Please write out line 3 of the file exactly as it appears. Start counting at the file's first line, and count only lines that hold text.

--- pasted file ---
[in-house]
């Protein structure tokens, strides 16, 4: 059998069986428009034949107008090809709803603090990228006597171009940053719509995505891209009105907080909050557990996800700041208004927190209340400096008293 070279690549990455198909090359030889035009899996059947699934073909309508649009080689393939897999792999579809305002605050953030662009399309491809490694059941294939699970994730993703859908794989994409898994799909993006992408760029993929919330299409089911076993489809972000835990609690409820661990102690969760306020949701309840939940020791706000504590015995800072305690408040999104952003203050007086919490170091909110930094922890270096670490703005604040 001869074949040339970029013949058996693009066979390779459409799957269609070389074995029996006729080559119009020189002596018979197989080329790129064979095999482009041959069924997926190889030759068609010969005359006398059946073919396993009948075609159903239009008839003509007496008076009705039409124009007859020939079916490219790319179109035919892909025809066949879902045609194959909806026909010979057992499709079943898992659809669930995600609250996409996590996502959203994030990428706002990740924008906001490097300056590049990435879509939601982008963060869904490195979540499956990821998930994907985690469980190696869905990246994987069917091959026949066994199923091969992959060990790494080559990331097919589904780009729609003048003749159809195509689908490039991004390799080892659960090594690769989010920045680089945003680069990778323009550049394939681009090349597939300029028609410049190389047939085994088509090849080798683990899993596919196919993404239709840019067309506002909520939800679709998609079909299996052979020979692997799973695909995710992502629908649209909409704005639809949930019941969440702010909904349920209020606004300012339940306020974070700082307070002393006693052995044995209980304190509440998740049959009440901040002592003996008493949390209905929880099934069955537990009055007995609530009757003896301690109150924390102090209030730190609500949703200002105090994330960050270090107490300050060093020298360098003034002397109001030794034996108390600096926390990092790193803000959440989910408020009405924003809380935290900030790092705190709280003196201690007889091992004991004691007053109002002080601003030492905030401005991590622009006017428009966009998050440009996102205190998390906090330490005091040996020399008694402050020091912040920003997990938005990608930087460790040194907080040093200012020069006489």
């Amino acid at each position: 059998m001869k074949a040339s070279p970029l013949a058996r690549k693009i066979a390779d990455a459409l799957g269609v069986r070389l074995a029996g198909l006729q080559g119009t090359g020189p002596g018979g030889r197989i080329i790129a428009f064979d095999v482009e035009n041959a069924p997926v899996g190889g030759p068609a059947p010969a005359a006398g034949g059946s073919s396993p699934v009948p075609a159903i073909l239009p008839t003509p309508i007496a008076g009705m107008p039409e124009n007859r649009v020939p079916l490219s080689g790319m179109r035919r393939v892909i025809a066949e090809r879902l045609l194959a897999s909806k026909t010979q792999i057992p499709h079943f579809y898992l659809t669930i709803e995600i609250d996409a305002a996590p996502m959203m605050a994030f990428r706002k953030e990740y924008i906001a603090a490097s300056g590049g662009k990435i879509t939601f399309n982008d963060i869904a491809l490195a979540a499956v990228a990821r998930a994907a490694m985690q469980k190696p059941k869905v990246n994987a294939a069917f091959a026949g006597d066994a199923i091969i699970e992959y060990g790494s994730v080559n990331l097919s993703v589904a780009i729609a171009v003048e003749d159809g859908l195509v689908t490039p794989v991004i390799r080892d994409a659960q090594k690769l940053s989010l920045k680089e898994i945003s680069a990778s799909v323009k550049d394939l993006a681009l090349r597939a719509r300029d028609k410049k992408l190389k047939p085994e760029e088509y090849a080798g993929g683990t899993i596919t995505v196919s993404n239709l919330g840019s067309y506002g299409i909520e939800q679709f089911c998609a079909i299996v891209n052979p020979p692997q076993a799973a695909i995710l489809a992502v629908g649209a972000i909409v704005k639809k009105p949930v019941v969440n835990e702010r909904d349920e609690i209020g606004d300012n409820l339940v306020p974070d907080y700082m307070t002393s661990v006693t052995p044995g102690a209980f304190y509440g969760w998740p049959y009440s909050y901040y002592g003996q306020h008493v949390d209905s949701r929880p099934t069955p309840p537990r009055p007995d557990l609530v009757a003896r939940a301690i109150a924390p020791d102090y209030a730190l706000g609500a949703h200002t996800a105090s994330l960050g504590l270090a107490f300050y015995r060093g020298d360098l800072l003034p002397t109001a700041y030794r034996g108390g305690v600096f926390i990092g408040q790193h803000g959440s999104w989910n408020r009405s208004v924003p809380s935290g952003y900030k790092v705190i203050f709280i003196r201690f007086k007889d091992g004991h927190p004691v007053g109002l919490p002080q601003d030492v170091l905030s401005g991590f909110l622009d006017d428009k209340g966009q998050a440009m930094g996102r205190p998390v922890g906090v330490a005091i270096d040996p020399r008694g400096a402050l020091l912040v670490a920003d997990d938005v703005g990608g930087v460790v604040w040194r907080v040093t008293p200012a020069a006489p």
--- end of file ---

């Amino acid at each position: 059998m001869k074949a040339s070279p970029l013949a058996r690549k693009i066979a390779d990455a459409l799957g269609v069986r070389l074995a029996g198909l006729q080559g119009t090359g020189p002596g018979g030889r197989i080329i790129a428009f064979d095999v482009e035009n041959a069924p997926v899996g190889g030759p068609a059947p010969a005359a006398g034949g059946s073919s396993p699934v009948p075609a159903i073909l239009p008839t003509p309508i007496a008076g009705m107008p039409e124009n007859r649009v020939p079916l490219s080689g790319m179109r035919r393939v892909i025809a066949e090809r879902l045609l194959a897999s909806k026909t010979q792999i057992p499709h079943f579809y898992l659809t669930i709803e995600i609250d996409a305002a996590p996502m959203m605050a994030f990428r706002k953030e990740y924008i906001a603090a490097s300056g590049g662009k990435i879509t939601f399309n982008d963060i869904a491809l490195a979540a499956v990228a990821r998930a994907a490694m985690q469980k190696p059941k869905v990246n994987a294939a069917f091959a026949g006597d066994a199923i091969i699970e992959y060990g790494s994730v080559n990331l097919s993703v589904a780009i729609a171009v003048e003749d159809g859908l195509v689908t490039p794989v991004i390799r080892d994409a659960q090594k690769l940053s989010l920045k680089e898994i945003s680069a990778s799909v323009k550049d394939l993006a681009l090349r597939a719509r300029d028609k410049k992408l190389k047939p085994e760029e088509y090849a080798g993929g683990t899993i596919t995505v196919s993404n239709l919330g840019s067309y506002g299409i909520e939800q679709f089911c998609a079909i299996v891209n052979p020979p692997q076993a799973a695909i995710l489809a992502v629908g649209a972000i909409v704005k639809k009105p949930v019941v969440n835990e702010r909904d349920e609690i209020g606004d300012n409820l339940v306020p974070d907080y700082m307070t002393s661990v006693t052995p044995g102690a209980f304190y509440g969760w998740p049959y009440s909050y901040y002592g003996q306020h008493v949390d209905s949701r929880p099934t069955p309840p537990r009055p007995d557990l609530v009757a003896r939940a301690i109150a924390p020791d102090y209030a730190l706000g609500a949703h200002t996800a105090s994330l960050g504590l270090a107490f300050y015995r060093g020298d360098l800072l003034p002397t109001a700041y030794r034996g108390g305690v600096f926390i990092g408040q790193h803000g959440s999104w989910n408020r009405s208004v924003p809380s935290g952003y900030k790092v705190i203050f709280i003196r201690f007086k007889d091992g004991h927190p004691v007053g109002l919490p002080q601003d030492v170091l905030s401005g991590f909110l622009d006017d428009k209340g966009q998050a440009m930094g996102r205190p998390v922890g906090v330490a005091i270096d040996p020399r008694g400096a402050l020091l912040v670490a920003d997990d938005v703005g990608g930087v460790v604040w040194r907080v040093t008293p200012a020069a006489p």